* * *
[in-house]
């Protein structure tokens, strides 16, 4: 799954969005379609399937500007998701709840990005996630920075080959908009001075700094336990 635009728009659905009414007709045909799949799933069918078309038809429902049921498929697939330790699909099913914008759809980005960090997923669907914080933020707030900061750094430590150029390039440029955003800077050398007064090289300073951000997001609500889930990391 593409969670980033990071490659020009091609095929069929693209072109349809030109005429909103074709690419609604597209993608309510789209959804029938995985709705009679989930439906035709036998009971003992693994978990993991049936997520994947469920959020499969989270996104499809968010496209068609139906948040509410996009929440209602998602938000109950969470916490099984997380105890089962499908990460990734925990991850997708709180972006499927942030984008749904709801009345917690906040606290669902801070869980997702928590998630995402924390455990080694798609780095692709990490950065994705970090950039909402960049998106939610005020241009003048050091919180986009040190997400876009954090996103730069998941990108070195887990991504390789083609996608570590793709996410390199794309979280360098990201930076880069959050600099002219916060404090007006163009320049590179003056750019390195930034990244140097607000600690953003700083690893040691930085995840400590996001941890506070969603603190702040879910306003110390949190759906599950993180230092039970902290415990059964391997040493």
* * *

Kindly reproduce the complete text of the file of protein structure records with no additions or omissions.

[in-house]
């Protein structure tokens, strides 16, 4: 799954969005379609399937500007998701709840990005996630920075080959908009001075700094336990 635009728009659905009414007709045909799949799933069918078309038809429902049921498929697939330790699909099913914008759809980005960090997923669907914080933020707030900061750094430590150029390039440029955003800077050398007064090289300073951000997001609500889930990391 593409969670980033990071490659020009091609095929069929693209072109349809030109005429909103074709690419609604597209993608309510789209959804029938995985709705009679989930439906035709036998009971003992693994978990993991049936997520994947469920959020499969989270996104499809968010496209068609139906948040509410996009929440209602998602938000109950969470916490099984997380105890089962499908990460990734925990991850997708709180972006499927942030984008749904709801009345917690906040606290669902801070869980997702928590998630995402924390455990080694798609780095692709990490950065994705970090950039909402960049998106939610005020241009003048050091919180986009040190997400876009954090996103730069998941990108070195887990991504390789083609996608570590793709996410390199794309979280360098990201930076880069959050600099002219916060404090007006163009320049590179003056750019390195930034990244140097607000600690953003700083690893040691930085995840400590996001941890506070969603603190702040879910306003110390949190759906599950993180230092039970902290415990059964391997040493």